Muscle Milk wins bizarre ALMS race at Baltimore

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The American Le Mans Series Grand Prix of Baltimore presented by SRT started with a bang, and finished with a thrilling conclusion to salvage something on an abnormal day.

Some of the series pre-eminent teams: Muscle Milk Pickett Racing (P1), Level 5 Motorsports (P2), Corvette Racing (GT) and Flying Lizard Motorsports (GTC) all won their respective classes, and Performance Tech Motorsports grabbed its first PC class victory.

How they did, however, was another story. It was an odd race, and officially the shortest in ALMS series history at approximately one hour and 15 minutes. The race start was delayed after a red flag for a start-line crash involving more than six cars.

Muscle Milk’s pair of Lucas Luhr and Klaus Graf won their sixth straight 2013 race in its HPD ARX-03c, to secure the P1 class championships. On the start, however, Graf felt as though Chris Dyson had jumped the start in the Dyson Racing Lola Mazda cope. Dyson, unsurprisingly, felt differently and neither minced their words in TV interviews.

Once Luhr was in the car, he emerged behind Dyson’s co-driver Guy Smith and would make the winning pass on Smith, to the inside in the Turn 3 hairpin with just more than 10 minutes remaining. Smith stayed within three or four tenths for the rest of the race but lost more than three seconds lapping through GTC traffic.

The P2 1-2 was next up with Level 5’s second car of Guy Cosmo and Marino Franchitti beating the fellow HPD ARX-03b of ESM, Cosmo’s old team, and the No. 01 driven by Anthony Lazzaro and Scott Sharp. Each car pitted with just more than 24 minutes remaining to ensure Franchitti and Sharp hit the minimum drive time. These two were the survivors after the start-line dust-up.

GT runners finished fifth through ninth overall, with the two Corvettes leading the two BMW Team RLL Z4s and the No. 91 SRT Viper. It was a great battle between the Corvettes and the BMWs all day and the winners, Jan Magnussen and Antonio Garcia, took their second win of the year. Oliver Gavin and Tommy Milner’s No. 4 Corvette was second with the No. 56 of Dirk Mueller and Joey Hand third. Corvette actually led overall for just more than a lap but lost the lead as the P1 leaders cycled through.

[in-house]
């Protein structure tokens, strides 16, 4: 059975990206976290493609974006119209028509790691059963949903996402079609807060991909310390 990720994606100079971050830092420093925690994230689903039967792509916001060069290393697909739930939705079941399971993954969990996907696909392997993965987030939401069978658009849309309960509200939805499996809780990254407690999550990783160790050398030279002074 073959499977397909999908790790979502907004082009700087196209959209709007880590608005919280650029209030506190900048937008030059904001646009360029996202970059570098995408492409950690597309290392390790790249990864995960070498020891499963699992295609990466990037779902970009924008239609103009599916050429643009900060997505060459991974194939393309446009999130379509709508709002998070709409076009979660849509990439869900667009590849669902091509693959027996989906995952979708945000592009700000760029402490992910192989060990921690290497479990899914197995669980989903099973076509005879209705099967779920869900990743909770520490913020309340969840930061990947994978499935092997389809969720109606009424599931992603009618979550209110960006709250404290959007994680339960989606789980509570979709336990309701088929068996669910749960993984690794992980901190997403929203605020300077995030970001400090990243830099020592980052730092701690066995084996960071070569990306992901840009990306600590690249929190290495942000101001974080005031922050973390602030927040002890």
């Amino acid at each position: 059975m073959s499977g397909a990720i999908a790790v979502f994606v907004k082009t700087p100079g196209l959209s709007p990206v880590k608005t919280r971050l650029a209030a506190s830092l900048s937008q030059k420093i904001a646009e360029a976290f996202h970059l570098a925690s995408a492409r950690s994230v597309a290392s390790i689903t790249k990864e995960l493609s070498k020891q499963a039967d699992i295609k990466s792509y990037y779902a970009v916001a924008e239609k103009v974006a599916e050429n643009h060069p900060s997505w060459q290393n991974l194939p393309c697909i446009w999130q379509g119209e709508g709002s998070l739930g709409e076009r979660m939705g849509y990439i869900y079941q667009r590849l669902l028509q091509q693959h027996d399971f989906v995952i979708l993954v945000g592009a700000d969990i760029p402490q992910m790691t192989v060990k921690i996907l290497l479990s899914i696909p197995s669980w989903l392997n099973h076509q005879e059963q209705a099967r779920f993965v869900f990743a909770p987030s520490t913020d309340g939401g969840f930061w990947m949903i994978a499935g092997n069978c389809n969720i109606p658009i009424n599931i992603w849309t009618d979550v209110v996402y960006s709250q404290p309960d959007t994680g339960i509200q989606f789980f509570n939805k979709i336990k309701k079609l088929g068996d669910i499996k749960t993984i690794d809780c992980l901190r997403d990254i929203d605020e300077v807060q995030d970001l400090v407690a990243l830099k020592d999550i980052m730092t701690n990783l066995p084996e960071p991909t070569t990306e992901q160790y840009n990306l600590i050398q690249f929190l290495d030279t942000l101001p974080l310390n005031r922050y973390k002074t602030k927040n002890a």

PC had three different leaders just in the last 10 minutes, in what was a chaotic finish. Colin Braun led in the No. 05 CORE autosport car but needed a pit stop within the final 5 minutes to hand to Jon Bennett, to ensure Bennett hit his minimum drive time amount. Dane Cameron, in his first PC start of the year, inherited the lead in the PR1/Mathiasen entry but had apparent suspension failure exiting Turn 4. That allowed Performance Tech to sneak through and for Tristan Nunez and Charlie Shears to take their first ALMS win. Braun and Bennett were classified second.

Lastly GTC had a great battle from second through fifth behind the winning No. 44 Flying Lizard entry driven by Dion von Moltke and Flying Lizard team principal Seth Neiman, who secured his first ALMS race victory as a driver.

Behind von Moltke, the polesitting No. 22 Alex Job entry of Jeroen Bleekemolen and Cooper MacNeil finished second ahead of the surging No. 11 JDX entry of Jan Heylen and Mike Hedlund. Heylen nearly passed Bleekemolen for second on the front straight heading to the checkered flag.  Just behind the podium finishers were the No. 27 Dempsey Del Piero car driven by Patrick Dempsey and Andy Lally, with the No. 30 NGT car of Sean Edwards and Henrique Cisneros fifth.

The second Flying Lizard car, the No. 45 driven by Spencer Pumpelly and Nelson Canache, finished seventh with some issues after entering the weekend as the class points leaders.

Next up for ALMS is its first trip to Circuit of the Americas on Sept. 21, a joint weekend with the FIA World Endurance Championship in Austin, Texas.

MRTI: Telitz gets creative to help racing career

Photo: Indianapolis Motor Speedway, LLC Photography
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To say that Belardi Auto Racing’s Aaron Telitz has endured a difficult start to the 2018 Indy Lights Presented by Cooper Tires season would be an understatement. The Wisconsin native only completed four corners through the first three races – Races 1 and 2 at St. Petersburg, and Race 1 at Barber Motorsports Park – with St. Pete being especially problematic.

He took the pole for Race 1, but a crash during qualifying for Race 2 prevented him from actually starting. What’s more, the damage was so severe that the Belardi team needed a brand new chassis, with Telitz’s Dallara IL-15 damaged beyond repair.

They also had to borrow a car from Carlin for Race 2, but Telitz’s race ended after he got tangled up with Victor Franzoni in Turn 2 on Lap 1.

With the damage bill well into the six figures as a result, Telitz has taken to some unique, or rather, creative ways to raise money in the aftermath to help cover the costs. “Creative,” in this case, meaning Telitz is using his art skills.

An artist in his spare time, Telitz has begun selling his own original paintings to help raise money.

 “I’ve been to a lot of art shows and I see stuff and I go, ‘Holy cow, someone’s going to pay a thousand dollars for that thing?’” Telitz quipped in a story posted on the Milwaukee Journal.

In discussing his artistic abilities, Telitz added, “I’m working at getting better. I’d like to be able to paint some animals, those types of things. I got a request from Alexander Rossi to see if I could paint his dog. Unfortunately I can’t do that yet.”

Further, in a partnership with The Styled Garage, Telitz is selling his own merchandise, and accepting donations, to help his cause.

Telitz finished fourth in Race 2 at Barber on Sunday, and sits seventh in the Indy Lights championship, 59 points behind leader Pato O’Ward.

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